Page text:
Federal grand jury to examine N.C. coal ash spill

GREENSBORO, N.C. - On Tuesday a federal grand jury will begin hearing evidence on whether North Carolina regulators looked the other way when toxic coal ask leaked from Duke Energy power plants.

Coal ash is the sludge left over when coal is burned to make electricity, and there was a massive leak of its last month in the Dan River.

Brian Williams, a conservationist with the Dan River Basin Association, took a CBS News crew 20 miles downstream of the coal ash spill at a retired plant in Eden, N.C.

"It was just giant, gray sludge pouring into the river," Williams said.

On Feb. 2, a pipe below a Duke Energy storage pond blew out, and 39,000 tons of ash and water gushed into the river. Wildlife officials estimate a layer of sludge that included chemicals known to cause cancer traveled 80 miles downriver.

"It's down here on the bottom and it's mixing with the sediment and it's constantly leeching out the toxins that are in the coal ash," said Williams.

Duke Energy declined an on-camera interview, but said in a statement: "We will do the right thing for the river and surrounding communities. We are accountable. Drinking water has remained safe. The pipe has been permanently plugged. We take responsibility for this event."

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Brian Williams, a conservationist with the Dan River Basin Association, says coal ash is mixing with the sediment at the bottom of the river.
CBS News

Mike Powell farms 100 acres four miles downriver from the leak. His main concern is flooding, which often happens in the spring.

Powell worries about what the coal ash in the river could do to his tobacco and other crops.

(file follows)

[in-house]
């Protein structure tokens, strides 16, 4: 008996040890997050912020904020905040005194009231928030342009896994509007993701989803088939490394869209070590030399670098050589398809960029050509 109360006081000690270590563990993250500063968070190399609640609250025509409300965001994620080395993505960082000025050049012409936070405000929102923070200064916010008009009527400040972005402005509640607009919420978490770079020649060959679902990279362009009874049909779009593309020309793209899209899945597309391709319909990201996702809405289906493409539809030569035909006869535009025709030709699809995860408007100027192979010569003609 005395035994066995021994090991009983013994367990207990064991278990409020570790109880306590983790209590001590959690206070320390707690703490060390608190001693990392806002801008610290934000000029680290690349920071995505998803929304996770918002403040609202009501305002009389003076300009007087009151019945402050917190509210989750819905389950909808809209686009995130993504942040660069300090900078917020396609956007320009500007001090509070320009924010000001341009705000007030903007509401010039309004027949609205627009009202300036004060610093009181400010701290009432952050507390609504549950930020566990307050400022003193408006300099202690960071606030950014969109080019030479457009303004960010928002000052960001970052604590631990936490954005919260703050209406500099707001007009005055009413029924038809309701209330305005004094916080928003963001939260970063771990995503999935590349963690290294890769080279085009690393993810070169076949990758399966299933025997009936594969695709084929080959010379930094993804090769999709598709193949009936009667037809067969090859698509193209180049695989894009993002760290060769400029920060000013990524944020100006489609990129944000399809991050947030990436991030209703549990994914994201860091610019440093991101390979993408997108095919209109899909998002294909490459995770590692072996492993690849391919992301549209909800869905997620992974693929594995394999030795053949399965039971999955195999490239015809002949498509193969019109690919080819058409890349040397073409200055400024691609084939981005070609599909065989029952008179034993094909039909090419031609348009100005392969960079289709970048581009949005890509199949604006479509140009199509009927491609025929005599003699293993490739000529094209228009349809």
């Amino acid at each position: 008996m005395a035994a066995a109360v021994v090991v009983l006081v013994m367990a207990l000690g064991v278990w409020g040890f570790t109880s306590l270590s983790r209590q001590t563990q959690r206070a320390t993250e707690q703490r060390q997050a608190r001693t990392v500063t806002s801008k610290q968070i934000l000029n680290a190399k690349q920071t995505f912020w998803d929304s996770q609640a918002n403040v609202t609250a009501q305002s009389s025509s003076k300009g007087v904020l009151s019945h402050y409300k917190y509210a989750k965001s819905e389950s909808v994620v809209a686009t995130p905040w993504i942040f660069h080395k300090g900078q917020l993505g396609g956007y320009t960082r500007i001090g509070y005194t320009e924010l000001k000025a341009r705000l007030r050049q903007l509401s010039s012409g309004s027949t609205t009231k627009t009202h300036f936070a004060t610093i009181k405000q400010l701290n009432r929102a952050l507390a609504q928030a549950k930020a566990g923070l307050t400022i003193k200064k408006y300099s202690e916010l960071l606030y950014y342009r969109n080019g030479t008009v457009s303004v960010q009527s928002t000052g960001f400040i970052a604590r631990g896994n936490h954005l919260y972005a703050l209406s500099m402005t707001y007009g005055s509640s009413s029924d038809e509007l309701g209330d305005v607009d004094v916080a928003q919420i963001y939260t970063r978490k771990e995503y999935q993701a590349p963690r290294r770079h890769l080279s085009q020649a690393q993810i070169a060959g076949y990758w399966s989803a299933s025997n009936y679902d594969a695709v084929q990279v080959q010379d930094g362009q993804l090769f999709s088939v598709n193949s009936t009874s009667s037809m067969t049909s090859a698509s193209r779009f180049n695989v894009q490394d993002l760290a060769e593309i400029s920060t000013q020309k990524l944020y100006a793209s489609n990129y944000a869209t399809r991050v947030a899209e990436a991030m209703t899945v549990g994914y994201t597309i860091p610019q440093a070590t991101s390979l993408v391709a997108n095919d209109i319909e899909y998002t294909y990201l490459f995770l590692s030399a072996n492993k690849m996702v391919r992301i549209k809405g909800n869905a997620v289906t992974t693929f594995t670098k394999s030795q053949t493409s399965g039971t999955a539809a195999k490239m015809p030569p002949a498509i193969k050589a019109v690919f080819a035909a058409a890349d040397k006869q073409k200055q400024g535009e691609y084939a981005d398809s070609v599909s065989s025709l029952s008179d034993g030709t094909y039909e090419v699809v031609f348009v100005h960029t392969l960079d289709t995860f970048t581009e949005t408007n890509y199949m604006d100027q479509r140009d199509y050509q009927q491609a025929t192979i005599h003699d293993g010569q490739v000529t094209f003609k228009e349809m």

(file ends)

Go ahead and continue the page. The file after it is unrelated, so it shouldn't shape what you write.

If the river overflows its banks, how far would the water go?

"It would go all the way to the other side of the field here where you can see the tree line," Powell said.

CBS News took three samples of the river bottom to an independent lab. Test results found arsenic levels nine times higher than areas unaffected by the spill and double the level of selenium, a metal shown in studies to cause mutations in fish.

While the Environmental Protection Agency says so far there is no threat to drinking water, it warns people to avoid direct contact with the coal ash.

Williams says he would not let his three grandchildren play in the river.

"I would not let them play below the spill site right now in the water," he said. "Because it's too many unknowns."

The Dan River spill was the third worst such spill in U.S. history. Duke Energy has announced plans to fix or relocate all of its 33 coal ash basins in the state.


  • Mark Strassmann

    Mark Strassmann was named CBS News Transportation correspondent in August 2011. He has been a CBS News correspondent since January 2001, and is based in the Atlanta bureau.

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